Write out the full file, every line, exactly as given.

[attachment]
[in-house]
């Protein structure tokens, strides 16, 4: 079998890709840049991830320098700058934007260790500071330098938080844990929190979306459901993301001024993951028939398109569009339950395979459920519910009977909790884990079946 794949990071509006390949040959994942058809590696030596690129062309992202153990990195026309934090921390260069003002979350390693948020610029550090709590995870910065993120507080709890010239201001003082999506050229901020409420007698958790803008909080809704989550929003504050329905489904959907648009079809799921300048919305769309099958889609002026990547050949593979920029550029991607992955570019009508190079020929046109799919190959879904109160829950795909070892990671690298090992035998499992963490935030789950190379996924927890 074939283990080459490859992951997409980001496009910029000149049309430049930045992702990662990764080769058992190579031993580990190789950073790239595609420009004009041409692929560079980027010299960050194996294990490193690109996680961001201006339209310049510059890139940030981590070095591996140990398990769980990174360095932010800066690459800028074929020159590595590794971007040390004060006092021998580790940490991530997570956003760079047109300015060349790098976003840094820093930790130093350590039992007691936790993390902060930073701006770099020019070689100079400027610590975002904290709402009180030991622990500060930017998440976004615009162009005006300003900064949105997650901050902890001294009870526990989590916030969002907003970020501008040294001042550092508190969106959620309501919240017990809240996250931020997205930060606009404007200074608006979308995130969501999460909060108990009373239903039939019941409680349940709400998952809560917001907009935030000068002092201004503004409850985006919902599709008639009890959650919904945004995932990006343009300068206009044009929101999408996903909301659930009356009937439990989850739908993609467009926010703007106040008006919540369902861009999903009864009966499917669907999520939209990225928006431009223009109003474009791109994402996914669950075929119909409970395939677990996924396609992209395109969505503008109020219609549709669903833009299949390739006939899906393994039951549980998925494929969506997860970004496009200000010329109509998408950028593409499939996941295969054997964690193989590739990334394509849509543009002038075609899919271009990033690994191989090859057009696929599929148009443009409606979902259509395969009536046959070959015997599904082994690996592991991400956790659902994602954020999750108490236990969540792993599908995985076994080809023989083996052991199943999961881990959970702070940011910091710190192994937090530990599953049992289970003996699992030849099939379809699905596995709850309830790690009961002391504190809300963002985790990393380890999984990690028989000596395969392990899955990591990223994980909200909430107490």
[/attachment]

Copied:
[in-house]
């Protein structure tokens, strides 16, 4: 079998890709840049991830320098700058934007260790500071330098938080844990929190979306459901993301001024993951028939398109569009339950395979459920519910009977909790884990079946 794949990071509006390949040959994942058809590696030596690129062309992202153990990195026309934090921390260069003002979350390693948020610029550090709590995870910065993120507080709890010239201001003082999506050229901020409420007698958790803008909080809704989550929003504050329905489904959907648009079809799921300048919305769309099958889609002026990547050949593979920029550029991607992955570019009508190079020929046109799919190959879904109160829950795909070892990671690298090992035998499992963490935030789950190379996924927890 074939283990080459490859992951997409980001496009910029000149049309430049930045992702990662990764080769058992190579031993580990190789950073790239595609420009004009041409692929560079980027010299960050194996294990490193690109996680961001201006339209310049510059890139940030981590070095591996140990398990769980990174360095932010800066690459800028074929020159590595590794971007040390004060006092021998580790940490991530997570956003760079047109300015060349790098976003840094820093930790130093350590039992007691936790993390902060930073701006770099020019070689100079400027610590975002904290709402009180030991622990500060930017998440976004615009162009005006300003900064949105997650901050902890001294009870526990989590916030969002907003970020501008040294001042550092508190969106959620309501919240017990809240996250931020997205930060606009404007200074608006979308995130969501999460909060108990009373239903039939019941409680349940709400998952809560917001907009935030000068002092201004503004409850985006919902599709008639009890959650919904945004995932990006343009300068206009044009929101999408996903909301659930009356009937439990989850739908993609467009926010703007106040008006919540369902861009999903009864009966499917669907999520939209990225928006431009223009109003474009791109994402996914669950075929119909409970395939677990996924396609992209395109969505503008109020219609549709669903833009299949390739006939899906393994039951549980998925494929969506997860970004496009200000010329109509998408950028593409499939996941295969054997964690193989590739990334394509849509543009002038075609899919271009990033690994191989090859057009696929599929148009443009409606979902259509395969009536046959070959015997599904082994690996592991991400956790659902994602954020999750108490236990969540792993599908995985076994080809023989083996052991199943999961881990959970702070940011910091710190192994937090530990599953049992289970003996699992030849099939379809699905596995709850309830790690009961002391504190809300963002985790990393380890999984990690028989000596395969392990899955990591990223994980909200909430107490």